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BEIRUT -- The Persian Gulf this month has been gripped by a crisis involving Qatar and several other countries that could see thousands of people forced to move and start new lives.

Ongoing tension in the region escalated to crisis June 5 when a coalition of Arab states in the Gulf Cooperation Council announced a coordinated diplomatic break with Qatar, a small nation with big clout thanks to its wealth of oil and natural gas.

Saudi Arabia, the United Arab Emirates and Bahrain, plus nonmember Egypt, accused Qatar of harboring, funding and championing Islamist terrorists, in part through the Doha-based satellite news channel Al-Jazeera.

The countries cut air, sea and land links with Qatar. Several ordered Qataris in their countries to return home, and their citizens to leave the country within two weeks.

Although Persian Gulf countries have staged blockades of Qatar before and scored concessions, some analysts said the situation had not been quite like this.

"This is a major crisis. Saudi Arabia, UAE and Bahrain will not back down this time. The stakes are high because it can undermine what the [Gulf Cooperation Council] has achieved since its inception" in 1981, said Omar Mohamed, a strategic analyst with the government of Bahrain based in Manama, the capital.

Kuwait, a council member, and other nations are trying to mediate.

Qatar denies the accusations regarding Islamist extremists, calling them unjustified. It also emphasizes the importance of maintaining its sovereignty.

Qatari Foreign Minister Sheikh Mohammed bin Abdulrahman Al Thani decried the blockade last week but said his country was open to a diplomatic solution.

"Qatar is willing to sit and negotiate about whatever is related to Gulf security," he said during a briefing in Paris after diplomatic meetings Monday. He said Qatar supports Kuwait's efforts to mediate the crisis but warned that Qatar's foreign policy would not be open to negotiation.

The foreign and economic ministers of Qatar are members of the royal family under the emir's absolute monarchy. Qatar is the size of Connecticut, with a population of 2.6 million, only about 300,000 of them Qatari citizens.

It's oil- and gas-rich, and its leaders have managed to defy larger Arab neighbors in recent years in part by leveraging that wealth and ties with another neighbor, Iran, and the United States -- 10,000 U.S. troops are based at Al Udeid Air Base outside Doha.

Arab countries had initially dominated the Qatari monarchy after its independence in 1971. Then Qatari Crown Prince Sheikh Hamad bin Khalifa Al Thani seized power in a 1995 coup and began to reshape his country's influence through strategic alliances with Iran, trade relations with Israel and construction of the U.S. air base.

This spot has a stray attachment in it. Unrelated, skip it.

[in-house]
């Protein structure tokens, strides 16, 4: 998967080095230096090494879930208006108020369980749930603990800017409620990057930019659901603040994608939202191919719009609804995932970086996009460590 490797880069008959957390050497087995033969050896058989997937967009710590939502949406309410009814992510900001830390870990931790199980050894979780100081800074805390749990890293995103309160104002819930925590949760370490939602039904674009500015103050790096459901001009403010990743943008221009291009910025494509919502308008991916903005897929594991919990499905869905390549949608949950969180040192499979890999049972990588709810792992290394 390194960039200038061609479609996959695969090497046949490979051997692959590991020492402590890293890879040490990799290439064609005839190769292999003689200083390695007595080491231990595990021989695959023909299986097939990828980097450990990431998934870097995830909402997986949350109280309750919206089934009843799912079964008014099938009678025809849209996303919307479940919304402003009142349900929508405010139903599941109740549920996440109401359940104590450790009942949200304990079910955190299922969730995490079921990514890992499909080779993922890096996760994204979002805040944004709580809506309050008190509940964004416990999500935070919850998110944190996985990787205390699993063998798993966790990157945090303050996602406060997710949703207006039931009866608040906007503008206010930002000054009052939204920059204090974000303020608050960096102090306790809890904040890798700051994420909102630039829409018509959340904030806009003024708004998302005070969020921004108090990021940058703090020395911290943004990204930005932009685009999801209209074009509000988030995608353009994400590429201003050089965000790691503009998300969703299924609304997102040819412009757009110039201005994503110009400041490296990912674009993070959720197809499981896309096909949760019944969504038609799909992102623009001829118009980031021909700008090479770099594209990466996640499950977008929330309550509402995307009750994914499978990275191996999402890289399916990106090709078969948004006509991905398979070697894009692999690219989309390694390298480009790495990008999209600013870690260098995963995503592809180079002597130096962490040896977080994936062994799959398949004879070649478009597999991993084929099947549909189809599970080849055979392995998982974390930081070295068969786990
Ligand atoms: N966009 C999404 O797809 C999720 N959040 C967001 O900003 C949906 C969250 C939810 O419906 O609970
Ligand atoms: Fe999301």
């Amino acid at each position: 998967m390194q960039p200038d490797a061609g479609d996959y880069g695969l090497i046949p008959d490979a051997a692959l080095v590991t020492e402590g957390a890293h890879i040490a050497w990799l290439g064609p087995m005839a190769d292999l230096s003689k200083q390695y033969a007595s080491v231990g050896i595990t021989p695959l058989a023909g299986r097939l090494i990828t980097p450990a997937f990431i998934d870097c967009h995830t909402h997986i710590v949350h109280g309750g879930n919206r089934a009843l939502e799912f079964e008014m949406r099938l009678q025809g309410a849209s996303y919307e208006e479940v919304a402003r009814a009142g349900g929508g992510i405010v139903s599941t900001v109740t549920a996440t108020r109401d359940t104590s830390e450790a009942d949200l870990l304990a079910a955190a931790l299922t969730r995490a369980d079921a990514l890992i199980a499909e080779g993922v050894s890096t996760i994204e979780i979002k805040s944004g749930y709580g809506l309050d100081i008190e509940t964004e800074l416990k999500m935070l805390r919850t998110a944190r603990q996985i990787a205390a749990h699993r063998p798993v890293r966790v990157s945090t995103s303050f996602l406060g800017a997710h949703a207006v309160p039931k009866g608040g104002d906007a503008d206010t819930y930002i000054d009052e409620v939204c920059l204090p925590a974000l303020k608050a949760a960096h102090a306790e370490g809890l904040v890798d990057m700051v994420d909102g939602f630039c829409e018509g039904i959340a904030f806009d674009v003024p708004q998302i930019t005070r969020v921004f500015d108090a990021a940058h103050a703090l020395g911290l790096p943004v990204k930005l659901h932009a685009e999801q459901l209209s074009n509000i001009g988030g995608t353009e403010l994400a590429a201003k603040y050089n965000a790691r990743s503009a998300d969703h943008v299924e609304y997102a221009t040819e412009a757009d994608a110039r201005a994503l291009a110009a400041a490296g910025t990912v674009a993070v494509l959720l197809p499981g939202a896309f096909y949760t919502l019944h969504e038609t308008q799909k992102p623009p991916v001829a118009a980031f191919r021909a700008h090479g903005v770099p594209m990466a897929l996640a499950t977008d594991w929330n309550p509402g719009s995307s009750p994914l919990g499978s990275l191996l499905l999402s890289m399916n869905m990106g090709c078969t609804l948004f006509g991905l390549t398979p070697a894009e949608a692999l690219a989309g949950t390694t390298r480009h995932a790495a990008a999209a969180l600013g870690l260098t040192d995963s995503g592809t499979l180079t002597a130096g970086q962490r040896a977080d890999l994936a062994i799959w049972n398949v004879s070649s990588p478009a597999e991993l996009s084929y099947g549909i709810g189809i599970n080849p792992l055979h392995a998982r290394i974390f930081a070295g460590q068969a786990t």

Qatar's leaders sought to capitalize on the Arab Spring uprisings of 2011, partnering with Turkey to back anti-government forces in Egypt, Libya and Tunisia. Saudi Arabia and its allies saw the uprisings as a threat and backed the governments.

The United Arab Emirates has urged Saudi leaders to be more proactive in confronting Qatar, said Andrew Bowen, a visiting scholar at the American Enterprise Institute in Washington.

The blockade gives the Saudis an opportunity to demonstrate their strength at a time when they are trying to position themselves as the leader of an Islamic military alliance, battling Houthi rebels in Yemen and Islamic State militants in Iraq and Syria, analysts said.

"The Saudis and Emiratis have to get their own house in order first before they create the larger alliance, the 'Arab NATO,'" said Theodore Karasik, a senior adviser at Gulf State Analytics, a Washington-based think tank. "Qatar has to be brought around, put out of business or absorbed."

The deadline for Qatari citizens to return and foreigners to depart is looming days before the end of the Muslim holy month of Ramadan.

Qatar's National Human Rights Committee released a report last week alleging at least 764 human-rights violations since the blockade began, including restrictions of freedom of expression and movement that left families divided, students sent home from school, laborers without jobs and business interrupted.

President Donald Trump initially praised the Qatar blockade on Twitter as the sort of strike against terrorism supporters he had urged during his visit last month to Riyadh. But the administration has since opposed the blockade.

Defense Secretary James Mattis warned that Russia could take advantage of the Persian Gulf split, and Secretary of State Rex Tillerson urged the Arab nations to end the blockade for humanitarian and military reasons as they continue to battle the Islamic State. On Thursday, Tillerson called Oman's foreign minister, who stressed the importance of supporting Kuwait's efforts to resolve the crisis through diplomacy, according to a ministry statement on Omani state TV.

Qatar's refusal to capitulate could delay Saudi Arabia's regional plans, particularly if Qatar allies such as Turkey step in to broker an agreement.

A Section on 06/18/2017

Print Headline: Qatar standoff seen as pivotal in bid for Persian Gulf clout

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